For 60 years, IPR has provided the latest research that matters to the practice. IPR was founded on October 26, 1956, to investigate the science beneath the art of public relations™. Since then, IPR has continued to share the most relevant research, provide timely insights and apply intelligence that professionals can put to immediate use.

To commemorate this major milestone, IPR's supporters have written blog posts showing their gratitude for IPR and sharing their thoughts on the future of PR research. IPR supporters will be able to celebrate this anniversary at IPR's Annual Distinguished Lecture & Awards Dinner on November 30th in NYC. IPR is also kicking off a month-long digital campaign honoring its 60-year history and preparing for the future of the field. Follow us on Facebook , Twitter and LinkedIn.
Helen Lam, Ph.D., Athabasca University 

The presence of social media at work has raised ethical and legal issues due to employers' use of social media for recruitment, cybervetting, employee monitoring and employee discipline. Both employees and employers are in the process of negotiating the best practice of social media usage in and out of the workplace.

From the employer perspective, using social media for employment decisions may risk crossing the lines of discrimination and infringement on personal privacy. However, employers not using social media may face negligent hiring and damages for improper employee messages posted. For employees, while social media provides a connection tool, messages posted off-duty and thought to be "private" may still be used as evidence in support of disciplinary actions. Read more.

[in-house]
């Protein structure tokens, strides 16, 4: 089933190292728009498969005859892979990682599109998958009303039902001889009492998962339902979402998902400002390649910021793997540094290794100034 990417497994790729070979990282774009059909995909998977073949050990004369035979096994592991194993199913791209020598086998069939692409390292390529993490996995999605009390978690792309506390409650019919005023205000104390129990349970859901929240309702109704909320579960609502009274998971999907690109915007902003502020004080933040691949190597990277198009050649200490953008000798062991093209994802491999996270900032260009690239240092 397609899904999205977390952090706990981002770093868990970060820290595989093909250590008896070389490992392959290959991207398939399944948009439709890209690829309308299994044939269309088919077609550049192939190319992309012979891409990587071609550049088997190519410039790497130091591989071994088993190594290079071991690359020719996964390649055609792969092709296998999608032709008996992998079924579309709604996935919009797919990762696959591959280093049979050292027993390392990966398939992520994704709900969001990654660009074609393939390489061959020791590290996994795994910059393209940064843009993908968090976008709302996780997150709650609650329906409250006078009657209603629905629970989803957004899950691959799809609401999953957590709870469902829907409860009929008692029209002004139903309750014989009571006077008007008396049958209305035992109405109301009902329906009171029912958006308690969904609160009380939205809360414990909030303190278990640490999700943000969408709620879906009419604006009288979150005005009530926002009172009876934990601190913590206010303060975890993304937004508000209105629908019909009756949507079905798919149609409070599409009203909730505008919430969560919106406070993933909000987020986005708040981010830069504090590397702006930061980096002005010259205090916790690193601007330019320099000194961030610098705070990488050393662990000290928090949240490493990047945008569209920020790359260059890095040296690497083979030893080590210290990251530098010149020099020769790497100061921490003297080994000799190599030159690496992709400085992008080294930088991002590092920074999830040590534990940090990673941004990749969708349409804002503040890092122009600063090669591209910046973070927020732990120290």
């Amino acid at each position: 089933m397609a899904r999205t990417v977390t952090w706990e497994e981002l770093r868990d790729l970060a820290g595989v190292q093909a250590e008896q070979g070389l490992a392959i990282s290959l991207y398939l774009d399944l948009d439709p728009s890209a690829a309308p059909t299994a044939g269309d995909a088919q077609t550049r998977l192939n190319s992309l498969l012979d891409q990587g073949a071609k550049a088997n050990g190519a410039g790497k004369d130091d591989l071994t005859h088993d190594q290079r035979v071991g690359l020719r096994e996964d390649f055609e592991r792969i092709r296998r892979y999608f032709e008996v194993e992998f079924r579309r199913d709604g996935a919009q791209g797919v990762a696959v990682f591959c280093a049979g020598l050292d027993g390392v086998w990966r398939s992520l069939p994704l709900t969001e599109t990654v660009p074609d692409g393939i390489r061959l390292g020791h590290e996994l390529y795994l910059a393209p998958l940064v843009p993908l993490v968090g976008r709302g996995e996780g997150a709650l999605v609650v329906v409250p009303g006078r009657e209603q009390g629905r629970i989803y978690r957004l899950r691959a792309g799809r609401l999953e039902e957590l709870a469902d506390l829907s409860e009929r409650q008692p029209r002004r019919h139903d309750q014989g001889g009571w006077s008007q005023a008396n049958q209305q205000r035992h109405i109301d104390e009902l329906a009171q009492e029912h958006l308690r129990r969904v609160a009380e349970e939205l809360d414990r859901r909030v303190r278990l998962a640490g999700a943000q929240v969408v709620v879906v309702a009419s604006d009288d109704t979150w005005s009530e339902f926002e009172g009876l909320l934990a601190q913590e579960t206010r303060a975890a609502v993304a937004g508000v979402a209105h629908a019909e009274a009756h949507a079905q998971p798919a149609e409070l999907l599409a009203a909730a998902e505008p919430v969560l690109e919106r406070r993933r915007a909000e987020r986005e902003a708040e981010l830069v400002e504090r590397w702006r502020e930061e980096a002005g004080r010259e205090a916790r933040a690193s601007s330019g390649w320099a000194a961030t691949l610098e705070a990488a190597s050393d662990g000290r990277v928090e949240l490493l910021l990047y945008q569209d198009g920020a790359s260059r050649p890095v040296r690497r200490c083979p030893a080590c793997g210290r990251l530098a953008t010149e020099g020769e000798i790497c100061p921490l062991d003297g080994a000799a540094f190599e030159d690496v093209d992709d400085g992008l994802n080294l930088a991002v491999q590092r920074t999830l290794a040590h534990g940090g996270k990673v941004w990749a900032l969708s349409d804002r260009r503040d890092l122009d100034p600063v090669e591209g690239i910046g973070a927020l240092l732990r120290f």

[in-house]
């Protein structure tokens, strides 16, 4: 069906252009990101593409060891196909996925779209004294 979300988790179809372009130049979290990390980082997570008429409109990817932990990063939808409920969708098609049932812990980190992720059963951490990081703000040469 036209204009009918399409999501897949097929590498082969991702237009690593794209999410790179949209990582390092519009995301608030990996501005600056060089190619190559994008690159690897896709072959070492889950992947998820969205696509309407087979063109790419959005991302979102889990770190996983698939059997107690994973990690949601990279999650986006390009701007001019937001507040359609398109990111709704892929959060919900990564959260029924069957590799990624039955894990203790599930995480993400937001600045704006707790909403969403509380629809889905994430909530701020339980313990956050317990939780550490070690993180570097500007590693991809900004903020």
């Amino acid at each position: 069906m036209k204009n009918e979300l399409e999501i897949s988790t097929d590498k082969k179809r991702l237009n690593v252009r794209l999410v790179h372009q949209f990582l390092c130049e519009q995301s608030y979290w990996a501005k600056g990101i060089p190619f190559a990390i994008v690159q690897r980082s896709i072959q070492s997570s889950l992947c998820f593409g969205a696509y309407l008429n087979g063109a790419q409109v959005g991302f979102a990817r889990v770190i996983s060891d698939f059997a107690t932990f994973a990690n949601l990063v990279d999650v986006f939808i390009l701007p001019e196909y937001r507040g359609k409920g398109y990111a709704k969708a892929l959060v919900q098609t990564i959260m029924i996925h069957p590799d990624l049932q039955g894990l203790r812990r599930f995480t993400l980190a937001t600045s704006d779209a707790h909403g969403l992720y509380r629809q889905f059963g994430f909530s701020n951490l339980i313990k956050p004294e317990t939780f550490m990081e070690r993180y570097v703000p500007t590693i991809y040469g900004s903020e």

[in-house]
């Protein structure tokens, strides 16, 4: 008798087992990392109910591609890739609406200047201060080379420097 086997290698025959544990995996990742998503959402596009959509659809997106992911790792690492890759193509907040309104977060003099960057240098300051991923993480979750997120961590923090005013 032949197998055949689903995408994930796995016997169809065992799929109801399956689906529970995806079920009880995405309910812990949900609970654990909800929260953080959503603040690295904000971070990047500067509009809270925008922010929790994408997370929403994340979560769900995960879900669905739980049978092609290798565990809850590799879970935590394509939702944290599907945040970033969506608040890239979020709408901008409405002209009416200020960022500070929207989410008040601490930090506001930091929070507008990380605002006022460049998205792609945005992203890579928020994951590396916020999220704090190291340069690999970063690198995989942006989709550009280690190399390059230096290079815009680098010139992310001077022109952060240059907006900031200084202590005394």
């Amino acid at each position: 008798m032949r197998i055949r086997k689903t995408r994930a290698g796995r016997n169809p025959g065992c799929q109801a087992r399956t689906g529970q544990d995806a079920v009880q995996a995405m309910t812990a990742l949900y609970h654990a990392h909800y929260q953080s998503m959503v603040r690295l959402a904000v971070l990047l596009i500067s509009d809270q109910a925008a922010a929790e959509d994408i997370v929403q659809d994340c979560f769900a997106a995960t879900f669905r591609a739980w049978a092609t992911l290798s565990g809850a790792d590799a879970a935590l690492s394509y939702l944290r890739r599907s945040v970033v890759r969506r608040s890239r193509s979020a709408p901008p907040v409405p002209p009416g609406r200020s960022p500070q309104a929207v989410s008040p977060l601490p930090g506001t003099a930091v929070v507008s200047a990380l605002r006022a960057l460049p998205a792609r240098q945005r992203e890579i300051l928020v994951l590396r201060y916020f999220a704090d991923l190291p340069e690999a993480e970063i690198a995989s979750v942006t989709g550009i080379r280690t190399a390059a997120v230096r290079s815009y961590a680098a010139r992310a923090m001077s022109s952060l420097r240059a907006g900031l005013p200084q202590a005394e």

Kara Alaimo, Ph.D., Hofstra University  
Before practicing PR in the Middle East and North Africa, professionals should know which mediums of communication would be most effective in these regions. More than half of the population of the Middle East and North Africa is under the age of 25 and use social media on a daily basis.

The most popular platforms among the youth are Facebook, YouTube and Twitter. They prefer social media because it allows them to bypass traditional press censorship and social regulations. Read more.
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